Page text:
Lastly and this is a good thing. Dave who was playing Darwin the dwarf had the  brewing skill. When he was buying  potions at the local apothecary he started asking about buying materials to brew with. Which was a great idea and he did get some  stuff to work with. It did set me to thinking that I need to work in a system of recipes and foraging into the game, something simple and not too time consuming. I really like the  idea of  AAIE characters foraging for materials and potion components, working it into the game might be slightly more difficult.
Another good example came mid game when Scully cast detect evil on the  wood surrounding the wrecked caravan. I jokingly said the only thing evil in the woods was a raccoon sitting in a nearby tree. Naturally the party killed the poor raccoon on the next around. One of the  players (Angela?) said "Well at least we can eat it" and I allowed the part to mark it down as a ration. I have set down rules about resources, and rules for the GM taking those resources away. (mostly rations which allow characters to take long rests, and light sources.) I think it would be great to  standardize foraging rules that facilitate the players finding supplemental rations out in the field.This would be another subsystem I could include in the "The Town" section of the game, but it is going to require a bit of thought.

Some words about AAIE Monsters.
This game ended up revolving around the party tracking down a creature that attacked a caravan, the creature turned out to be "The Amber Symbiant." When a gm creates random monsters for AAIE the game does nothing to hold the GM's hand. The game burps forth a stat block and a name that's it. When the game started I know I had a "boss type" monster Level 9 with  2 attacks and one special attack. When I rolled up the  special attack I rolled "Necrotic Fist" which  had the perk "Vorpral."
in other words I knew it was a nasty bugger with a very dangerous special attack but nothing else. It is very much up to the GM to breath life into the monsters.
I decided the Symbiotic part of the the monster was that a demi-litch had drawn all of this pine sap to it's self to  create the  physical form of a amber moth-man style monster with  a scull embedded in it's chest. I also decide it would never attack unless the players messed with it(they did) I also decided that the skull was a weak point, (never taken advantage off until the end)  and that as long as the characters were in it's lair they were in it's attack range. Put another way almost all of the interesting parts of the monster were GM caveat. I need to make sure I include more notes about how to "use" the random monster results in game, as I work on the final game text.

Well that's it, I think this was better the first time I typed out the post, but  I hit all the same notes this time through.
Thanks for reading.

Sunday, January 10, 2016

Tiny Validations.

Tiny Validation:
“High my names is Mark, and I write games for my friends.”
And that's about it.

Over this weekend however I ran one of my games for a couple of people who haven't played the game before, whom I had never ran a game for before.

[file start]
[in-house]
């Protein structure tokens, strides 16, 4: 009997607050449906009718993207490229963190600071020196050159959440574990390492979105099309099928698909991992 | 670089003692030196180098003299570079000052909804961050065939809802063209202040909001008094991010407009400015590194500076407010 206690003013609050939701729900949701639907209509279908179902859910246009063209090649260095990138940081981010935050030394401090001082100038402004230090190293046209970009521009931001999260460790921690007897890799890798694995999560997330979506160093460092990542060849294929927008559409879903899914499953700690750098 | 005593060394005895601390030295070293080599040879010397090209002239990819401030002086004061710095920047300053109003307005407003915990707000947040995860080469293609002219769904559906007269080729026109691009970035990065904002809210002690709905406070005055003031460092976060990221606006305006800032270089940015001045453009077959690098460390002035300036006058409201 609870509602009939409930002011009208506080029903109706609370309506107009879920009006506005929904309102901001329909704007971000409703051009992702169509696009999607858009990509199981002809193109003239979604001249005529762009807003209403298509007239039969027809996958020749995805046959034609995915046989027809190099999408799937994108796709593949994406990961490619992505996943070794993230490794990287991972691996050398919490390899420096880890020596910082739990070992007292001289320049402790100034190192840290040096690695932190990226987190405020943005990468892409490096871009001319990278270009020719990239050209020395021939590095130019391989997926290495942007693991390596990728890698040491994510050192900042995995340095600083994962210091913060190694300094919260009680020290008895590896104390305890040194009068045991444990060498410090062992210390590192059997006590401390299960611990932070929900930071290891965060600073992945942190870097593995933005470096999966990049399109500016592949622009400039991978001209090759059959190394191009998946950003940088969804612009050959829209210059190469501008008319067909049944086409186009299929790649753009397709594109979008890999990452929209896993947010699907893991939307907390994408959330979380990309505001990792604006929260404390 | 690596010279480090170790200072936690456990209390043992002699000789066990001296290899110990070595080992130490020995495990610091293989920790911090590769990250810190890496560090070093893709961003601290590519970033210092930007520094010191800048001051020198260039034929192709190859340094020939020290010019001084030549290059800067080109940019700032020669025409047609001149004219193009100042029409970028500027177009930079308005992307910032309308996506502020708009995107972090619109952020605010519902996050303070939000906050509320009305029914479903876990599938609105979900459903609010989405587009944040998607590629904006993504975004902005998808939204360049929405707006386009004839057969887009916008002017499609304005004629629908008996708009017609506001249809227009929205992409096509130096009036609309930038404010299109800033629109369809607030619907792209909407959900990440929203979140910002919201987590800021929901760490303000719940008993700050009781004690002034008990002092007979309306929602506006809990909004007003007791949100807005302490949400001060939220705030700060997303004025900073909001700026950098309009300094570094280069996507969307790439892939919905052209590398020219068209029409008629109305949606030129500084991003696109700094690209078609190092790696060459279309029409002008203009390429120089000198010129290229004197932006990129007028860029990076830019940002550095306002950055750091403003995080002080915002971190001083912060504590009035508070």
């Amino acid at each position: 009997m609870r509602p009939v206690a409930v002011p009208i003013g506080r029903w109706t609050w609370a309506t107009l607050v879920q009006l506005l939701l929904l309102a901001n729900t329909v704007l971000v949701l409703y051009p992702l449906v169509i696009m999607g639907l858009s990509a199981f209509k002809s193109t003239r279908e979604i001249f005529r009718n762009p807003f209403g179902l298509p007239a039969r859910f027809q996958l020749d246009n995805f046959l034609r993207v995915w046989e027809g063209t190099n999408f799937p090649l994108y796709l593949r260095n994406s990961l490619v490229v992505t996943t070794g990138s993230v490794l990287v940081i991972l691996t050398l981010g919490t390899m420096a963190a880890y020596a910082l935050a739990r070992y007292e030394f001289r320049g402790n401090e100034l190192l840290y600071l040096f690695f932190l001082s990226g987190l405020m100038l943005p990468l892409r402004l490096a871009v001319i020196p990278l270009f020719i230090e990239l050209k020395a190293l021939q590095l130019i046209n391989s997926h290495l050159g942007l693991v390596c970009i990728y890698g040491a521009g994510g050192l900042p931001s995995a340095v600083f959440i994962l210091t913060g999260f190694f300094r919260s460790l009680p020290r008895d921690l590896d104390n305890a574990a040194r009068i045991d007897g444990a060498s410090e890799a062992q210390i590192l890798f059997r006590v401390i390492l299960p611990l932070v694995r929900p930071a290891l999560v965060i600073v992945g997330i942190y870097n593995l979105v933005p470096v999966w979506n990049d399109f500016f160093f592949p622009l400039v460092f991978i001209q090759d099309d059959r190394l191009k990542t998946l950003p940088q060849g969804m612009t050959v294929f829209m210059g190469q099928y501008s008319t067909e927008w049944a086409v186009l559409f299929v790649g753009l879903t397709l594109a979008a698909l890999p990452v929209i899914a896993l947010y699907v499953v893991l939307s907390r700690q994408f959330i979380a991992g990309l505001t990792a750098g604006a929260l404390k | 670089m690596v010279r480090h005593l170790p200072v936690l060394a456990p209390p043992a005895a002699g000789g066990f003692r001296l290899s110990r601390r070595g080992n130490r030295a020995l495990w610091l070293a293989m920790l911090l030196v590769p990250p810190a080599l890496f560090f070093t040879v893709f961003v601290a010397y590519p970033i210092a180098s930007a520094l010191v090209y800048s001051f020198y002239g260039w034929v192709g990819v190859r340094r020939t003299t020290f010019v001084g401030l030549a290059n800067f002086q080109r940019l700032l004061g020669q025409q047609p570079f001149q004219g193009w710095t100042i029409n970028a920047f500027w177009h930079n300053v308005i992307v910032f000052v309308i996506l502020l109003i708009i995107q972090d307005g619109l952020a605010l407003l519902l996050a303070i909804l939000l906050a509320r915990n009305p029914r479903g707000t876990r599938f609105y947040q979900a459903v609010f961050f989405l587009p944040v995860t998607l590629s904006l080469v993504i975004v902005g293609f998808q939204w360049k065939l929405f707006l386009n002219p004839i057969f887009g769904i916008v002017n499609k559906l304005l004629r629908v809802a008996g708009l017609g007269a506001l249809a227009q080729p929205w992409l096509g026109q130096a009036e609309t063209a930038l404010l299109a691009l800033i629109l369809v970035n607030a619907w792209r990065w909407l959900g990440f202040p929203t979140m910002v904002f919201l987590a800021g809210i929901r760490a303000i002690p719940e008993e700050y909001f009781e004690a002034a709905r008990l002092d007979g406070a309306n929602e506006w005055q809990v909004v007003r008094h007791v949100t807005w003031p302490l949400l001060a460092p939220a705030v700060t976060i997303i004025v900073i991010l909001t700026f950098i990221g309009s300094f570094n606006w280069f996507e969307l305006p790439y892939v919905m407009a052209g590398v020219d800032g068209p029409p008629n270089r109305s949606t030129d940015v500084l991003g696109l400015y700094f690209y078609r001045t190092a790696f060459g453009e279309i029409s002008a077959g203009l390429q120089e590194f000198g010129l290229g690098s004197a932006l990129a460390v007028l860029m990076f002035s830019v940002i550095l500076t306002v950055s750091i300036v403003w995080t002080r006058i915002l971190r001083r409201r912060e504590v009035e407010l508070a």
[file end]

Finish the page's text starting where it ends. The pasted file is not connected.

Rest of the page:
So lets set the scene. A home brew game of dubious quality. Three players I know very well, one player I have played with but never as a GM, and two players who I know but had never directly gamed with. We gamed over Roll 20, (which presents it's own set of issues.)

Now here's the thing I have been Game Mastering for a long time, but I don't claim to be great at it. I'm alright , but I'm spoiled by having run for a steady group of some of the best folks you could ever ask to have at a game table. They will tell me if something sucks. They make things fun, good players oil the gears for a DM in a way that setting, and system never will.

I am not that guy (I don' feel I am any way I have never tried.) who could plop down at a gaming con table, run a game and knock it out of the park.

It's a bit validating to know I can still get a few new people around the table and not have them simply throw up their hands and quit. Validating in that I have not done it in a while and was a bit nervous that I had not run for new people in so long that my style would be off putting to new comers. Apparently it was not. No one ran screaming into the night.

In fact the game ran relativity well. I'll go over the mechanical hitches from my side perhaps in another post. Overall however I think everyone had a good time and people enjoyed themselves.

I knew things were going OK when near the end one of the characters got smashed to death by a high level monster and the player did not just quit the game to go about his day (easy thing to do on roll 20.)

Rather he hung around till the end to see who made it and who didn't. I loved that (Thanks Dave.)
Intentionally or not it seemed in my mind anyway like the little game had created a party with enough investment that when a character got killed in sudden fashion the player still wanted to know how the rest of the party fared. (Even if it was a ghoulish curiosity about how many players were going to get offed.)

So anyway, the game worked well enough I learned a few things about it.
I did well enough, and I learned a few things also.

I guess there's a reason why I still play these games even now that I'm 40 years old. Saturday morning 9 am to 2pm FLEW by with some coffee and some laughs. Now we have a handful more stories that we all share. Not in game stories, but real life things that we can laugh about months or even years from now.
Remember that character Neal had who cast so many spells his bones melted?”
That for me is the lasting, validating appeal of RPG's.

Thanks for reading